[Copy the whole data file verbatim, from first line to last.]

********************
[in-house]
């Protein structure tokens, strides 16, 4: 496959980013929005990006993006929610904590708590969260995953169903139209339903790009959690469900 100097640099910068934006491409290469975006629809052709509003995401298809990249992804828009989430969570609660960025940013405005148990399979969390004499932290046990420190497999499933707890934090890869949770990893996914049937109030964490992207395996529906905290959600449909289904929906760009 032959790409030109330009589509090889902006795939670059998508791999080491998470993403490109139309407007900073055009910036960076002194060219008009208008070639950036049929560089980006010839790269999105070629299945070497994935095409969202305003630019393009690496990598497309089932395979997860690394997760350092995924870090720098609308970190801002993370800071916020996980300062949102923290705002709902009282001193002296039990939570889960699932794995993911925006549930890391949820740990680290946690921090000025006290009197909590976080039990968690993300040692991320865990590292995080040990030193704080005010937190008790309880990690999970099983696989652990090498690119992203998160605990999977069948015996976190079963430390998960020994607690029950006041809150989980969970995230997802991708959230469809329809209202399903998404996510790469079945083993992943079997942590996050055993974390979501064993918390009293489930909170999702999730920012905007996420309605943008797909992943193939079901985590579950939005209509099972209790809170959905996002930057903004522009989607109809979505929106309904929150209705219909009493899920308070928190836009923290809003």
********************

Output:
[in-house]
């Protein structure tokens, strides 16, 4: 496959980013929005990006993006929610904590708590969260995953169903139209339903790009959690469900 100097640099910068934006491409290469975006629809052709509003995401298809990249992804828009989430969570609660960025940013405005148990399979969390004499932290046990420190497999499933707890934090890869949770990893996914049937109030964490992207395996529906905290959600449909289904929906760009 032959790409030109330009589509090889902006795939670059998508791999080491998470993403490109139309407007900073055009910036960076002194060219008009208008070639950036049929560089980006010839790269999105070629299945070497994935095409969202305003630019393009690496990598497309089932395979997860690394997760350092995924870090720098609308970190801002993370800071916020996980300062949102923290705002709902009282001193002296039990939570889960699932794995993911925006549930890391949820740990680290946690921090000025006290009197909590976080039990968690993300040692991320865990590292995080040990030193704080005010937190008790309880990690999970099983696989652990090498690119992203998160605990999977069948015996976190079963430390998960020994607690029950006041809150989980969970995230997802991708959230469809329809209202399903998404996510790469079945083993992943079997942590996050055993974390979501064993918390009293489930909170999702999730920012905007996420309605943008797909992943193939079901985590579950939005209509099972209790809170959905996002930057903004522009989607109809979505929106309904929150209705219909009493899920308070928190836009923290809003």